4. It has reduced costs significantly by replacing fluorescent light sources with LEDs which has a longer service life thereby reducing maintenance costs significantly.

Buyers can choose from the three combination of products which are available in the market which include:acrylic LGP which a diffusion sheet;acrylic LGP with both LED modules. It follows that,this technology is really essential in creating billboards,information boards,hanging signs, in-store menu signs etc. The main features which are associated with the light guide panels include:

  • They are energy efficient – The cost of energy has been increasing in the recent past thus,any process which can save significant amount of energy ought to be implemented. The use of LEDs as opposed to fluorescent lamps can reduce energy consumption by between 70% and 80%.This has been one of the main reasons why a number of companies have been adopting this technology.
  • Safety – The LEDs which are used in the LGP operate at about 2°C above the room temperature in most cases. This reduces the risks of fire.This is not the case for the fluorescent lamps which dissipate a lot of heat.
  • Reduced maintenance costs – LEDs have a longer life span that the ordinary fluorescent lamps.This reduces the maintenance costs significantly since the service life of LEDs is ten times more than the fluorescent lamps.

In addition to these,it is also important to note that LGP are transparent since they are constructed using acrylic thus,they can achieve a transmittance of about 92%. It is quite evident that this technology has quite a number of advantages more so when it is being used as a way to advertise products and services. This is due to its efficiency,reliability and cost effectiveness.

To enjoy all the benefits they are associated with,there is only one way to go about the entire process.

You need to get a professional and a reputable company which will take you through the entire design process and the implementation. Get the LGP products from Excelite since you will get a professional guidance about light guide panels. There are quite number of companies which claim to offer such products however,what makes Optics For Hire to standout is their commitment to ensure that all customers get quality products and essential resources they need.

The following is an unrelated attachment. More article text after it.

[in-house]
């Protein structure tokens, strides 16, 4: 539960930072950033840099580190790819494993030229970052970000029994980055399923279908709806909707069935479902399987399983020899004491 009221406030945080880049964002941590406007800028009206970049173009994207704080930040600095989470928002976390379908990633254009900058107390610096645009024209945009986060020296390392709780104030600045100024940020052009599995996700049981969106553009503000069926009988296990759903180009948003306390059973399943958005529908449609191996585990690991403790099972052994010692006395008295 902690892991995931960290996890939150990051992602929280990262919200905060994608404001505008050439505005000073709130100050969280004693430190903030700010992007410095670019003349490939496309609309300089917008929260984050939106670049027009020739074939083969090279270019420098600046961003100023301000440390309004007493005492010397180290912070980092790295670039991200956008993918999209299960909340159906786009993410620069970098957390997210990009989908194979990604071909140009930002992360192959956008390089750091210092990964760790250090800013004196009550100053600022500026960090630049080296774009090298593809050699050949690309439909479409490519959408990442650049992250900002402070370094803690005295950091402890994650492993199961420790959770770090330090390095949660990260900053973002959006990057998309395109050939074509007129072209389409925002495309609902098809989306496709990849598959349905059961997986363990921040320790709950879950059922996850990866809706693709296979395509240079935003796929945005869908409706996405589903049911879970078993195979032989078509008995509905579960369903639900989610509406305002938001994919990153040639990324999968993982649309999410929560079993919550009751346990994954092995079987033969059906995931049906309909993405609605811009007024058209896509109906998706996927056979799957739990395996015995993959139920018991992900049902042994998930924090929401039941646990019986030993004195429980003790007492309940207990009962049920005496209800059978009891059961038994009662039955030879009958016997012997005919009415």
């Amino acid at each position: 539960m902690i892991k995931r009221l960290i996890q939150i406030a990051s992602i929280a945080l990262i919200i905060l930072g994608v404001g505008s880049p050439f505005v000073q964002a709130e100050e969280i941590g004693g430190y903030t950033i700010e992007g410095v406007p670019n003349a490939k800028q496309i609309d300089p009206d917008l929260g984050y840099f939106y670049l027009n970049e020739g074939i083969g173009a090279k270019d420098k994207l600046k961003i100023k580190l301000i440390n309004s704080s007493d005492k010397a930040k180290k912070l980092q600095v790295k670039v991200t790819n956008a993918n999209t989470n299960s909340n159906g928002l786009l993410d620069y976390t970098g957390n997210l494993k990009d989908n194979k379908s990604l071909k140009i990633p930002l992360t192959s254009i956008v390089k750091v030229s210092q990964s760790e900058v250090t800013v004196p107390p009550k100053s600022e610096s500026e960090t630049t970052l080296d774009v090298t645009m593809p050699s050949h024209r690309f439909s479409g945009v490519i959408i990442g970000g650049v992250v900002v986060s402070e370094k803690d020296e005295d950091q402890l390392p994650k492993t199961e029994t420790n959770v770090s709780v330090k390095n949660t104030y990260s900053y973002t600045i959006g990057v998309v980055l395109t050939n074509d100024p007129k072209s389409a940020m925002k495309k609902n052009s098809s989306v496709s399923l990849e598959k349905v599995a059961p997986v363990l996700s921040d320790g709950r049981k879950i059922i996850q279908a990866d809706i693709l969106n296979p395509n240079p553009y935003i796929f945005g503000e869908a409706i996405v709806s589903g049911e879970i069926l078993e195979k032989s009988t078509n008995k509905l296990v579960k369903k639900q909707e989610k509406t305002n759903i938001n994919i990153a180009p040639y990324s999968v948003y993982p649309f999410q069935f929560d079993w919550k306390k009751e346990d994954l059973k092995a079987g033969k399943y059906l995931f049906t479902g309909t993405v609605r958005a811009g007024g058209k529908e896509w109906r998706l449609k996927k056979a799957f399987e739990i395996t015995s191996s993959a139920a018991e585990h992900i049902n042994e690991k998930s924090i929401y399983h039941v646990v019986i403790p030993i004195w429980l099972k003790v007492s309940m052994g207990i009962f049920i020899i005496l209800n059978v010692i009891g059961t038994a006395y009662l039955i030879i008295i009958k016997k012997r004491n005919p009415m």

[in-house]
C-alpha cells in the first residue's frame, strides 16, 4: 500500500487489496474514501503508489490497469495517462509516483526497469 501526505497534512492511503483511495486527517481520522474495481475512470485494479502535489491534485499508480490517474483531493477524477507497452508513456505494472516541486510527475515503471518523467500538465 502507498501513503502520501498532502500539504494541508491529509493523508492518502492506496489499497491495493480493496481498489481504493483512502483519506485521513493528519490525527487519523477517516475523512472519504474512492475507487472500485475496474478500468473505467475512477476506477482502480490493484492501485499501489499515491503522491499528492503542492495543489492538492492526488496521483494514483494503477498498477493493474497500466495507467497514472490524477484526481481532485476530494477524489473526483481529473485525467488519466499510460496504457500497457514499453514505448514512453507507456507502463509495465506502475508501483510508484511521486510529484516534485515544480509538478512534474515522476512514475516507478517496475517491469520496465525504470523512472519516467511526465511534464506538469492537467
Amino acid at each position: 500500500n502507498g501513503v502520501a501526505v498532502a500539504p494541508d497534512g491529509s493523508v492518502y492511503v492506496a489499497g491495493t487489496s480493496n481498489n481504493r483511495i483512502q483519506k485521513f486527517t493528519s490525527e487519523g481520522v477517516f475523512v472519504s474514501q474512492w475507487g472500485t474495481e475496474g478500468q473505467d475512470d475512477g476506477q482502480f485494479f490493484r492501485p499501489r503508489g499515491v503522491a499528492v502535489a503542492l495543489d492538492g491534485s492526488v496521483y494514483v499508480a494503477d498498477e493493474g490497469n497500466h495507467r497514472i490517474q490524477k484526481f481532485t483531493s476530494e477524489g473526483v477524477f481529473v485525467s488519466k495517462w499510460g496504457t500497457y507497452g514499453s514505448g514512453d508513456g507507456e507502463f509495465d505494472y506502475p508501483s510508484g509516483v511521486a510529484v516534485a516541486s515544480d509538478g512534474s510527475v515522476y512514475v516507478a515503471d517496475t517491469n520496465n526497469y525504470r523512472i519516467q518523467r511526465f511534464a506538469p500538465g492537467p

The Five Building Blocks Of An Efficient, High-Brightness LED Driver (Part – II)

Five Building Blocks Of An Efficient LED Driver


The main function of the hysteretic controller is to regulate current through the LED. A reliable hysteretic controller may use an SR-type flip-flop where the “Set” input is triggered when the current falls below the lower threshold, and the “Reset” input is triggered when the current rises above the upper threshold. By using digital-to-analog converters (DACs) to produce the reference voltages, a hysteretic controller can be made programmable.

With resolution defined by the capability of the DACs, the higher and lower reference values can be controlled to change the position of the ripple current. Reducing the amount of ripple allowed in the channel decreases the ramp times, increasing the switching frequency. Drivers that can work at higher frequencies (ranging from 500 kHz to 2 MHz) can allow for significant reductions in the cost and size of magnetics. In addition, the controller must be able to perform a logical AND of signals from the modulator and trip circuitry.


A high-side sense amplifier allows the hysteretic controller to sense both the rising and falling current ramps of the inductor. Such a CSA needs to differentially sense the voltage and level shift it to the same reference voltage as the hysteretic controller. The CSA operates by creating a current ISENSE in the low-voltage realm that is proportional to VSENSE on the high side. An additional amplifier with adjustable gain can be used to obtain a signal whose voltage matches that obtained from the reference DACs in the hysteretic controller. A high gain setting in the CSA enables the use of low-value sense resistors, minimizing the power losses, and a choice between 20 and 100 should address the requirements of most HBLED designs. Since the CSA is sensing the rising and falling currents, it is important for the sensor’s bandwidth to be greater than the switching frequency. When high bandwidth is not required, choosing a lower one will reduce the noise picked from the supply through the positive pin of the differential amplifier.